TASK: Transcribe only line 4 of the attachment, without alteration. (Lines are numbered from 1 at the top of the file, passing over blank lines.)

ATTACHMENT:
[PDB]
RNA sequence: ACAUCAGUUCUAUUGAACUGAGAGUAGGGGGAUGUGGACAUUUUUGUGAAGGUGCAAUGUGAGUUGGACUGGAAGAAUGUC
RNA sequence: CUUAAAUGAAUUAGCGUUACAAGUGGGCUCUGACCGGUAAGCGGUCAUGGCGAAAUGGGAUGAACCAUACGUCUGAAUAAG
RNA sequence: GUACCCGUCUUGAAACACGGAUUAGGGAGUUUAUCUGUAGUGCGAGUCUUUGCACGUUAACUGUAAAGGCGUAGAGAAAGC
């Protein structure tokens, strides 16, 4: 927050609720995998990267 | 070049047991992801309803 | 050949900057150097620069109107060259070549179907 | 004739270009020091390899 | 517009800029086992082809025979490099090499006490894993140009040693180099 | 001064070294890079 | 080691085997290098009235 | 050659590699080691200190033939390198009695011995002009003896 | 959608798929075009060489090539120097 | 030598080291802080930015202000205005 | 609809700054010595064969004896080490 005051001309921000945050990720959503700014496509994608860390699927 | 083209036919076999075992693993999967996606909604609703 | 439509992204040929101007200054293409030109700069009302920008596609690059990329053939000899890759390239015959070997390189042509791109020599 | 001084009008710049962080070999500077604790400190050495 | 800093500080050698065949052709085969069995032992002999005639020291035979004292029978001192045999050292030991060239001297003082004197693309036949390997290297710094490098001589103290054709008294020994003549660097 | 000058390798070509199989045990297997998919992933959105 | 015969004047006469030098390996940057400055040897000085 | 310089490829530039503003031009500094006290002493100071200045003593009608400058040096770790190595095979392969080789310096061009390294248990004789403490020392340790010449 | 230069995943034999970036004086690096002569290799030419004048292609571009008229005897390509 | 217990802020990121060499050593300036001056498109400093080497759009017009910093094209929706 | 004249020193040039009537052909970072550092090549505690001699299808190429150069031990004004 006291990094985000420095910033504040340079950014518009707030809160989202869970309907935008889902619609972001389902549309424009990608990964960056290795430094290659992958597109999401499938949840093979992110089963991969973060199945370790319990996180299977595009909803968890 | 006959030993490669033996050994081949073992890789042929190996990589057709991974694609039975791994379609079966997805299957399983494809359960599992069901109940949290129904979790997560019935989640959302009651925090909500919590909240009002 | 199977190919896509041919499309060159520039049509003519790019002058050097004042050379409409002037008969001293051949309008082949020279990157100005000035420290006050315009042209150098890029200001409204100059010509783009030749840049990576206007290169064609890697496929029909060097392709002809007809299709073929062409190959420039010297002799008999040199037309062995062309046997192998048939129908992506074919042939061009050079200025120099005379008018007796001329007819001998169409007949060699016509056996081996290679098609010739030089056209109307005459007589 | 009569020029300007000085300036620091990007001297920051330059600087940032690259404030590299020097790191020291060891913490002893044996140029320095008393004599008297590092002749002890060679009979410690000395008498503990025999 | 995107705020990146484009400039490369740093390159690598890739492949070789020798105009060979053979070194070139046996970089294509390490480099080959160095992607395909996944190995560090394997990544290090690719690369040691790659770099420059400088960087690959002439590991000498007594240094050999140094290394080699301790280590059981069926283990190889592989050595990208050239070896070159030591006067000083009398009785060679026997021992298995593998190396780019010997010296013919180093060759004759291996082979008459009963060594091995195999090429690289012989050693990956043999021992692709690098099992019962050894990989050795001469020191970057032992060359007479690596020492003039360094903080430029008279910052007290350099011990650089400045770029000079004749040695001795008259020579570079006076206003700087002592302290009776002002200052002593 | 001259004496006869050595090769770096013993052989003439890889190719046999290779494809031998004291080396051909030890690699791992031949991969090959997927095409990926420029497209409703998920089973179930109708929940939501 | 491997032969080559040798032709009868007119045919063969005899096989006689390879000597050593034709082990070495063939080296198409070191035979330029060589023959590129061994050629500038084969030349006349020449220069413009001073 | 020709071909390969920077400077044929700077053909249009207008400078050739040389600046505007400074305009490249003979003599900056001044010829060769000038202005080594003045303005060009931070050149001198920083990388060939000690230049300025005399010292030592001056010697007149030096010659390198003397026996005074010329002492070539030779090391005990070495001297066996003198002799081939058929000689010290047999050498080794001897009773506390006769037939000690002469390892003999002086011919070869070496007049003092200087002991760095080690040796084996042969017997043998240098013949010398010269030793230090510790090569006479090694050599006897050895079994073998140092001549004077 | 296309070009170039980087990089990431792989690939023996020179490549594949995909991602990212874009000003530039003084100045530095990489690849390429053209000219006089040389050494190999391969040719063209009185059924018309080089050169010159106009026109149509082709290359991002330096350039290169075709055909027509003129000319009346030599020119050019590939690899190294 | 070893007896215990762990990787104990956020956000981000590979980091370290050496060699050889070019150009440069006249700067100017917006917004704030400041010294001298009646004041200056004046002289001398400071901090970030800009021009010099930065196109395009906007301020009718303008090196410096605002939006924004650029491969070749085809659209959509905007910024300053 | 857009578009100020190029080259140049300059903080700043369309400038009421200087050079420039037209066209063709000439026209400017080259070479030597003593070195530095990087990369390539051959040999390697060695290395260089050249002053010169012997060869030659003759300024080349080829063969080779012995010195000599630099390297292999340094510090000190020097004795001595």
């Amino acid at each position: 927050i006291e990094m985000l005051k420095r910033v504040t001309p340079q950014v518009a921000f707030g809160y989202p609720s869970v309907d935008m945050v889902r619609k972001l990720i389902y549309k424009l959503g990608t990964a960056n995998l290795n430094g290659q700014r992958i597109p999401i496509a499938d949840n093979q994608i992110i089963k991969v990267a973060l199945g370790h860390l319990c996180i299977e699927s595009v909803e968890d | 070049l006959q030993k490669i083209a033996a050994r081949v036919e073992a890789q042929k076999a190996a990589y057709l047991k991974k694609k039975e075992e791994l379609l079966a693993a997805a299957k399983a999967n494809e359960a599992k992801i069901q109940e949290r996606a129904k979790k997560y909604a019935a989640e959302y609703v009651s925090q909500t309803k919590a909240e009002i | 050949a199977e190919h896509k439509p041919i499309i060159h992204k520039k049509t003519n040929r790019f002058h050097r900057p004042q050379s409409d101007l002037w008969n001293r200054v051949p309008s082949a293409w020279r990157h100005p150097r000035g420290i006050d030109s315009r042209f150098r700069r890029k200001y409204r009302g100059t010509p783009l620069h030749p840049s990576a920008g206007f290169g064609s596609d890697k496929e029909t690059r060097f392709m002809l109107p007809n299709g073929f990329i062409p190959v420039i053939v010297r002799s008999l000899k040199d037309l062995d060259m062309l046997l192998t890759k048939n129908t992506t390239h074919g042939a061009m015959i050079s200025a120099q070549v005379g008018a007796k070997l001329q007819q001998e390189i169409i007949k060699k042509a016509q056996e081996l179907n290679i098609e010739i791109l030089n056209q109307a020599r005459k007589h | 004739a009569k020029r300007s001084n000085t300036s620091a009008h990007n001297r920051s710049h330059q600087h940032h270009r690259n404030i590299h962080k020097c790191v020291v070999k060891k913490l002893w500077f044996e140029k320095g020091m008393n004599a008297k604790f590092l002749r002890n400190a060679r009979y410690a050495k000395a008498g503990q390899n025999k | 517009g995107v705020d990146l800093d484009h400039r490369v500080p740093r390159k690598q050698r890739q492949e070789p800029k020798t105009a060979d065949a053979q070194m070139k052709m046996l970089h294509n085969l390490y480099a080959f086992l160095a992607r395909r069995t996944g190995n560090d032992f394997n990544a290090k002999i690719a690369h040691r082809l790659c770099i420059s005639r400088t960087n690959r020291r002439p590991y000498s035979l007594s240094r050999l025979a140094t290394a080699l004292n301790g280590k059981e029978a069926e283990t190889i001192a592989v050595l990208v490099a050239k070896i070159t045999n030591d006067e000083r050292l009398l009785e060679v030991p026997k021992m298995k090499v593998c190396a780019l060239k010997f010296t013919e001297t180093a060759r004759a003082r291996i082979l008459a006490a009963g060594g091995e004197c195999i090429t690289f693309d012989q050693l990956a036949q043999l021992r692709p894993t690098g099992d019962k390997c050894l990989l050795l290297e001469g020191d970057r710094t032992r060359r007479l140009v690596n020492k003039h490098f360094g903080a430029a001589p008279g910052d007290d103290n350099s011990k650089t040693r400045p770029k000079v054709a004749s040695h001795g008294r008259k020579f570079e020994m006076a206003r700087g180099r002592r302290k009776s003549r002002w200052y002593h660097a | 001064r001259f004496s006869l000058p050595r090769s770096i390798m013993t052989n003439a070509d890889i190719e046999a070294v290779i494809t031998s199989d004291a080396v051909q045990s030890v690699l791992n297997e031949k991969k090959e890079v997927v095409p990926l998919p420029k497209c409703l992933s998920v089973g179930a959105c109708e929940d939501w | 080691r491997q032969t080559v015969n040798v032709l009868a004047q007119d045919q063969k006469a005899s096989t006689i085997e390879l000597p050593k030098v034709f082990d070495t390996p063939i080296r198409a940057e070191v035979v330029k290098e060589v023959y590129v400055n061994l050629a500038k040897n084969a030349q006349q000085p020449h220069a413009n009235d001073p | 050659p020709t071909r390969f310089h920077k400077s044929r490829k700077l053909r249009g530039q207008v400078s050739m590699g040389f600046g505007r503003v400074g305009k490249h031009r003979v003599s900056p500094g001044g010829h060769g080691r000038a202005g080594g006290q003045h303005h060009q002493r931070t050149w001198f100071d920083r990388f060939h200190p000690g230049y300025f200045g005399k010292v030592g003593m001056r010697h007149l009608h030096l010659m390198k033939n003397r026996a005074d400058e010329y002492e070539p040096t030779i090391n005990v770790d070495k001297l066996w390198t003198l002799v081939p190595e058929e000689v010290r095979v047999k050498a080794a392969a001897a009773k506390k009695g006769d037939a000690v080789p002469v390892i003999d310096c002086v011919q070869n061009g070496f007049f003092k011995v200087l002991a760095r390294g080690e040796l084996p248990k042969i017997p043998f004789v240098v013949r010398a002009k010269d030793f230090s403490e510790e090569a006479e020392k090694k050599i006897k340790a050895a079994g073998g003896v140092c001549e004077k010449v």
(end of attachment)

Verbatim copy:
RNA sequence: GUACCCGUCUUGAAACACGGAUUAGGGAGUUUAUCUGUAGUGCGAGUCUUUGCACGUUAACUGUAAAGGCGUAGAGAAAGC